Seller Fulfilled Prime (SFP) is a fulfillment program that lets you list products on Amazon with the Prime symbol WITHOUT using Amazon’s warehouses.
By signing up for SFP, a seller must commit to offering the same level of service as Amazon fulfillment which includes two day Prime shipping.
Compared to FBA, Seller Fulfilled Prime can be attractive because it gives you control over your fulfillment operations and your profit margins.
If you’ve ever sold on Amazon FBA, you know that Amazon often loses inventory or restricts the number of products you are allowed to send into their warehouses due to capacity.
With Seller Fulfilled Prime, you are in full control of your inventory and SFP can save you from paying the high costs of Amazon storage and fulfillment fees.
But before you sign up for Seller Fulfilled Prime, you must decide if your business can meet Amazon’s strict requirements.
Amazon is rolling out new changes to SFP in 2021, and knowing these changes will help you decide if Seller Fulfilled Prime is the best option for your ecommerce business.
This post covers everything you need to know about Seller-Fulfilled Prime, including:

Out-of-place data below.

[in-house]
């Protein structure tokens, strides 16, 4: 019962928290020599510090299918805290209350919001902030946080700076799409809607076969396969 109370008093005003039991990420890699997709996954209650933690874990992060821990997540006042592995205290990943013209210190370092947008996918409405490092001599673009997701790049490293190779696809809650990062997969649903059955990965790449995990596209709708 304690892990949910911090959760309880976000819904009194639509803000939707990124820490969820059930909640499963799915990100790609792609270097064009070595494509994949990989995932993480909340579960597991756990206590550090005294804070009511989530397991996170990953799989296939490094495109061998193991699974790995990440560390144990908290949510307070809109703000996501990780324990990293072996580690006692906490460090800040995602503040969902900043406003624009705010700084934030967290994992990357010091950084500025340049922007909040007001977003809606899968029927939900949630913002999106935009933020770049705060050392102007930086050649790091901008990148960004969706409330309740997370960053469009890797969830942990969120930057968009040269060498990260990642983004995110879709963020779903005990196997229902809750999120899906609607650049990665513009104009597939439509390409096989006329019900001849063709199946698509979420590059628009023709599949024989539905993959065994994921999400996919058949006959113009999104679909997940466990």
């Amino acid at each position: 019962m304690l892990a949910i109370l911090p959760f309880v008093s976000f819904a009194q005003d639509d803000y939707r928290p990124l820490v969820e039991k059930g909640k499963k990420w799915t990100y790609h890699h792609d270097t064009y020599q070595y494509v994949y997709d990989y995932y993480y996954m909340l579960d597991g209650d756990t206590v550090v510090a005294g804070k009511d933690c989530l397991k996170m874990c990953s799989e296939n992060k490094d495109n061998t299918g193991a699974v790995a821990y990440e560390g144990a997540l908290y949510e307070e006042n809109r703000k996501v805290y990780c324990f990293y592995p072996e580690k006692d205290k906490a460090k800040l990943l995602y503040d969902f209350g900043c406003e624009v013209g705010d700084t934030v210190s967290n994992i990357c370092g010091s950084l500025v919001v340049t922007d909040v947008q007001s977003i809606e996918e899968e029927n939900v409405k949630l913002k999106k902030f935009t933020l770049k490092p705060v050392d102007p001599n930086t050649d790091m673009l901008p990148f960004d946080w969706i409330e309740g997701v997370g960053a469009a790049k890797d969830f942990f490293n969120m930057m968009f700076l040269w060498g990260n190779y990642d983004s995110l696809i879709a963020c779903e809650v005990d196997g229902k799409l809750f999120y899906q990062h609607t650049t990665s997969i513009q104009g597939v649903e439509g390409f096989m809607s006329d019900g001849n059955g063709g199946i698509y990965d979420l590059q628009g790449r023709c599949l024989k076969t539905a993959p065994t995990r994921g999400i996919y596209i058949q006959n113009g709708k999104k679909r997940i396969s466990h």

- The differences between FBA, FBM, and SFP
- Seller-Fulfilled Prime requirements
- The pros and cons of SFP
- SFP changes to expect in 2021
- Alternative SFP fulfillment methods
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What Are The Differences Between Fulfilled By Amazon, Fulfilled By Merchant, And Seller Fulfilled Prime?
When it comes to selling on Amazon, sellers can either fulfill orders themselves or allow Amazon to handle orders for them.
In this section, we’ll go over the different Amazon fulfillment methods to help you decide if you should sign up for Seller Fulfilled Prime.
In addition, I will list the pros and cons of each fulfillment method, so you can weigh your different options.
Fulfillment by Amazon (FBA)
Ideal For: Amazon sellers with decent margins and high sell-through rates who do not want to deal with inventory and fulfillment.
Fulfillment by Amazon (FBA) allows sellers to store their products in Amazon’s warehouses. In turn, Amazon packs, ships, and fulfills the orders.
FBA products automatically sell as Prime since Amazon has full control over their shipping operations.
But the downside with FBA is that sellers have to build up their sales before they are allowed to send in products in quantity.
When their warehouses are at capacity, Amazon can refuse to accept new shipments from your company or greatly limit the number of products that are allowed to be stored.
Especially if you are a brand new seller, it may take a while to build up your sales velocity to effectively leverage FBA.
Furthermore, FBA storage fees and fulfillment fees can cost you more money than fulfilling orders on your own.
Amazon has been steadily increasing their rates every year and it’s important to note that Amazon FBA is only economical if you are able to turnover your inventory on a regular basis.